Former Russian Prime Minister Yegor Gaidar may have been poisoned by an unnatural source after becoming violently ill and fainting during a trip to Ireland, doctors said.

Gaidar, a former premier and head of a liberal opposition party, was rushed to a hospital after falling unconscious during a conference in Ireland. On Thursday he was in stable condition at a Moscow medical facility.

"So far none of the doctors who have examined me can explain the reasons for what had happened to me," Gaidar told the Financial Times.

Medical experts in Ireland were seeking more information on his condition immediately after he became sick.

"Doctors don't see a natural reason for the poisoning and they have not been able to detect any natural substance known to them" in Gaidar's body, spokesman Valery Natarov said. "So obviously we're talking about poisoning [and] it was not natural poisoning."

Ekaterina Genieva, a conference organizer, described Gaidar as pale before becoming ill.

"I rushed after him and found him lying on the floor, unconscious. He was vomiting blood and also bleeding from the nose for about 35 minutes," Ms Genieva told the Financial Times.

Gaidar, 50, one of the leaders of a liberal opposition party who served briefly as prime minister in the 1990s under President Boris Yeltsin. His illness follows the poisoning of former KGB spy Alexander Litvinenko, who died in London just one day before Gaidar fell ill. Another former KGB spy who met with Litvinenko on the day he was allegedly poisoned, Andrei Lugovoy, a former KGB colleague who served as Gaidar's bodyguard at one point.

On the day he first felt ill, Litvinenko said he had two meetings. In the morning, he met with an unidentified Russian and with Lugovoy at a London hotel. Later, he dined with Italian security expert Mario Scaramella to discuss the October murder of Politkovskaya.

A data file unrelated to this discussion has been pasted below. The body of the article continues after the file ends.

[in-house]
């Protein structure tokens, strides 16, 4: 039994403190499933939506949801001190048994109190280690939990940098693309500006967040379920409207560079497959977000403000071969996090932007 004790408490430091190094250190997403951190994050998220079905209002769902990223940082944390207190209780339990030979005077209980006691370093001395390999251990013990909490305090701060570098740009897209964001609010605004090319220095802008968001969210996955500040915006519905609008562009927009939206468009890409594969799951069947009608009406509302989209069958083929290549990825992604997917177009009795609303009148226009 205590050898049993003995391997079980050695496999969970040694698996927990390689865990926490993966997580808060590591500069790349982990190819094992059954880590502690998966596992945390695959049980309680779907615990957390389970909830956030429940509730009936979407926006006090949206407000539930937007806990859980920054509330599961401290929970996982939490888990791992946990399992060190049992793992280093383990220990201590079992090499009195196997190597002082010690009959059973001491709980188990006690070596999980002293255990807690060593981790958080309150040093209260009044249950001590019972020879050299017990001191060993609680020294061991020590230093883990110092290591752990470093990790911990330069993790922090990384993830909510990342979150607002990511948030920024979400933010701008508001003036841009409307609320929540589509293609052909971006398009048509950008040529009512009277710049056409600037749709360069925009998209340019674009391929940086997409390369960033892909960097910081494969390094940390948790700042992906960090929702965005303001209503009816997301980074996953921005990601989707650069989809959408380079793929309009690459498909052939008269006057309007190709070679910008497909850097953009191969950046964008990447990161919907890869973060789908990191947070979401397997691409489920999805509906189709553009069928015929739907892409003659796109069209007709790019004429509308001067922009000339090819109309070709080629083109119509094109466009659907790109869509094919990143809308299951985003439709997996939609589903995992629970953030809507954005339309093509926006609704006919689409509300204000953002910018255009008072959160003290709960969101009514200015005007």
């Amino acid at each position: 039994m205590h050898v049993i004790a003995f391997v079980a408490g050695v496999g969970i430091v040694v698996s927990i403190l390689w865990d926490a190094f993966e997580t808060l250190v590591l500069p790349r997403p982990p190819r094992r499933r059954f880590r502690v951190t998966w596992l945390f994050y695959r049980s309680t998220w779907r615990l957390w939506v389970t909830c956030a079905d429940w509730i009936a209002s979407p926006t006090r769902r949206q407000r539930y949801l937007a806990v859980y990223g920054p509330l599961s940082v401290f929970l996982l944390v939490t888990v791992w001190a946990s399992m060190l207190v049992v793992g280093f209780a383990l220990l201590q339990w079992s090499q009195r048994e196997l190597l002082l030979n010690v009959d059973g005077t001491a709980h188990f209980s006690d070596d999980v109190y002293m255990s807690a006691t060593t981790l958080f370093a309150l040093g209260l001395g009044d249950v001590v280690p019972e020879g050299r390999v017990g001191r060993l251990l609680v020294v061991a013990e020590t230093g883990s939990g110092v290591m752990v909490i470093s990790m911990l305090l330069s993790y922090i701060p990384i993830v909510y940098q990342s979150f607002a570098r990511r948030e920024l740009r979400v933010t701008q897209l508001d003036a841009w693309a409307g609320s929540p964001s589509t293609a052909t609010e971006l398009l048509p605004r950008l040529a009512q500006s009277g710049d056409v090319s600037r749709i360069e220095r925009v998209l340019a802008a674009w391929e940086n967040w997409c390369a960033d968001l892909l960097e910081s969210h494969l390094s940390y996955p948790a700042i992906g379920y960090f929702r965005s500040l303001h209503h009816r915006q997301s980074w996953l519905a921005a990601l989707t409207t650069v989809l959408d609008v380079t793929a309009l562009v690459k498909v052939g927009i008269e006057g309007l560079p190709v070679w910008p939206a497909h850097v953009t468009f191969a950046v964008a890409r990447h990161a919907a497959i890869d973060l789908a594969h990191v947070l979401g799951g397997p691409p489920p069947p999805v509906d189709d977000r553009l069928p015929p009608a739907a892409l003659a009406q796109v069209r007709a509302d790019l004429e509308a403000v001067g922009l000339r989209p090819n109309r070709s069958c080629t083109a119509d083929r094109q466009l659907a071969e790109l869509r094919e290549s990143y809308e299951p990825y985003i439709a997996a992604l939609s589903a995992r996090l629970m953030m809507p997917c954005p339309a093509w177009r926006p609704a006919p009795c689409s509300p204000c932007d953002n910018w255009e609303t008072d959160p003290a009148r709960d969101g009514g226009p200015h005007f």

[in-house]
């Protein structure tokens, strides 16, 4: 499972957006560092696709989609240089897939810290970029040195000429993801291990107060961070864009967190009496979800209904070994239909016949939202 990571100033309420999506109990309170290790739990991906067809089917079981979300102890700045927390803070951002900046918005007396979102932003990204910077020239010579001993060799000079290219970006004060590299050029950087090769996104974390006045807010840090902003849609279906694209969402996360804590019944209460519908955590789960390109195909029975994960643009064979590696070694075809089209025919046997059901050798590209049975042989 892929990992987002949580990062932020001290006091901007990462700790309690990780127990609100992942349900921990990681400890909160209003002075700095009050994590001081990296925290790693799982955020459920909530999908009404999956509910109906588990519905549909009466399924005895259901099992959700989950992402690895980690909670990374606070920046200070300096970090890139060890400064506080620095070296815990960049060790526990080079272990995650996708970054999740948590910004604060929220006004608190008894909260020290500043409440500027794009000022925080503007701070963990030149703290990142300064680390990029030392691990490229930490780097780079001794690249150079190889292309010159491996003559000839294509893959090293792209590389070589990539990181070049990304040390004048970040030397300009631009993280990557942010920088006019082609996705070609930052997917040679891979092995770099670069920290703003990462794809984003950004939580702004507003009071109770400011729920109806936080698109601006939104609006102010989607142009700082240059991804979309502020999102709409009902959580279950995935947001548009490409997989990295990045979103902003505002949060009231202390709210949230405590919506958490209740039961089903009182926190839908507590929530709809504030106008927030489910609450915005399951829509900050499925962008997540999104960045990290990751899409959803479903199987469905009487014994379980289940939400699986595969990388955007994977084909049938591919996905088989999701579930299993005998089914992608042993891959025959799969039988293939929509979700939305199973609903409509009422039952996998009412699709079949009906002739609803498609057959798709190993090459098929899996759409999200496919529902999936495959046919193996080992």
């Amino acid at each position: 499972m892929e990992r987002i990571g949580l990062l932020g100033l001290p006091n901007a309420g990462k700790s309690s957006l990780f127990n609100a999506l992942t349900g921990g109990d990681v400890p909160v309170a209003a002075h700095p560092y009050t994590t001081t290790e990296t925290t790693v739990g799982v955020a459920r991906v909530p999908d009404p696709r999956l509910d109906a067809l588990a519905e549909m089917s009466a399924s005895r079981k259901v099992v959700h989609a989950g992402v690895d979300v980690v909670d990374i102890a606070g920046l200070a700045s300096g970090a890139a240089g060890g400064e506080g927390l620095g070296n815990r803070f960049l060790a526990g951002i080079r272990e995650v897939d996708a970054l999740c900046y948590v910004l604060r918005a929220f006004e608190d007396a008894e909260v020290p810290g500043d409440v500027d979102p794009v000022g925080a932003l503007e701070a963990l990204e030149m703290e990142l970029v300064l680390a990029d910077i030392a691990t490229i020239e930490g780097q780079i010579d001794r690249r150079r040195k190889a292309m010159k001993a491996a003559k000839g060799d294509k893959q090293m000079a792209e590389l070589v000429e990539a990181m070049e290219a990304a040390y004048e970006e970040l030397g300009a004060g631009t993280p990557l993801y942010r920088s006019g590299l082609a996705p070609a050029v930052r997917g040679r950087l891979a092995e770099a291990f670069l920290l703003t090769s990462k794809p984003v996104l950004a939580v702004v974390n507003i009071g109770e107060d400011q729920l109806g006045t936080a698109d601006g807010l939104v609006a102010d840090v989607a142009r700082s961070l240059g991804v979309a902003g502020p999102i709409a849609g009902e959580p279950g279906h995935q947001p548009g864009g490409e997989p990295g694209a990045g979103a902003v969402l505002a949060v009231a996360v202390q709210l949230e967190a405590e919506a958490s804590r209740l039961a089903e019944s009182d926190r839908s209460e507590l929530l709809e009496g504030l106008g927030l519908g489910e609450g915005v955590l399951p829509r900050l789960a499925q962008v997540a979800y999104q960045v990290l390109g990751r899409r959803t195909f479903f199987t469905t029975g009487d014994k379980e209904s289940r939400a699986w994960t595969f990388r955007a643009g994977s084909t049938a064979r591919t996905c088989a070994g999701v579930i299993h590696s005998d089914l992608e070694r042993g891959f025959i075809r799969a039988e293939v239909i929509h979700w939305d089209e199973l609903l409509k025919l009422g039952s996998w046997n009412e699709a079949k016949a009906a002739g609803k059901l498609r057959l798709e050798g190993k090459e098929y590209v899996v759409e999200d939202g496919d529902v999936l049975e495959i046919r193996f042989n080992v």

Scaramella told reporters in Rome on Tuesday that he had traveled to meet Litvinenko to discuss an e-mail he received from a source naming the killers of Politkovskaya, who was gunned down Oct. 7 at her Moscow apartment building, and outlining that he and Litvinenko were on a hit list.

Anatoly Chubais, a top Yeltsin-era government official and now head of the national electricity monopoly, said Wednesday that he suspected a link among Gaidar's illness, Litvinenko's death and last month's murder of investigative reporter Anna Politkovskaya.

Of Gaidar, Natarov said: "His condition is stable and improving. Doctors say there is no threat to his life at the moment."

Colm Keane, spokesman for National University of Ireland at Maynooth, where the conference was held, said Wednesday that medics initially suspected Gaidar's diabetes or some sort of ailment caused his illness.

A spokesman for the Irish Department of Foreign Affairs, speaking on customary condition of anonymity, said "we have received no evidence of anything untoward about this. He was certainly well enough to travel back home."

Gaidar, an economist, is best known for as the architect of the sweeping free-market reforms that were instituted in the early years of former President Boris Yeltsin's administration. He is one of the leaders of the liberal opposition party Union of Right Forces and heads a think-tank called the Institute for the Economy in Transition.

Maria Gaidar, his daughter, is a well-known liberal youth activist and vociferous Kremlin critic.

The Associated Press contributed to this report.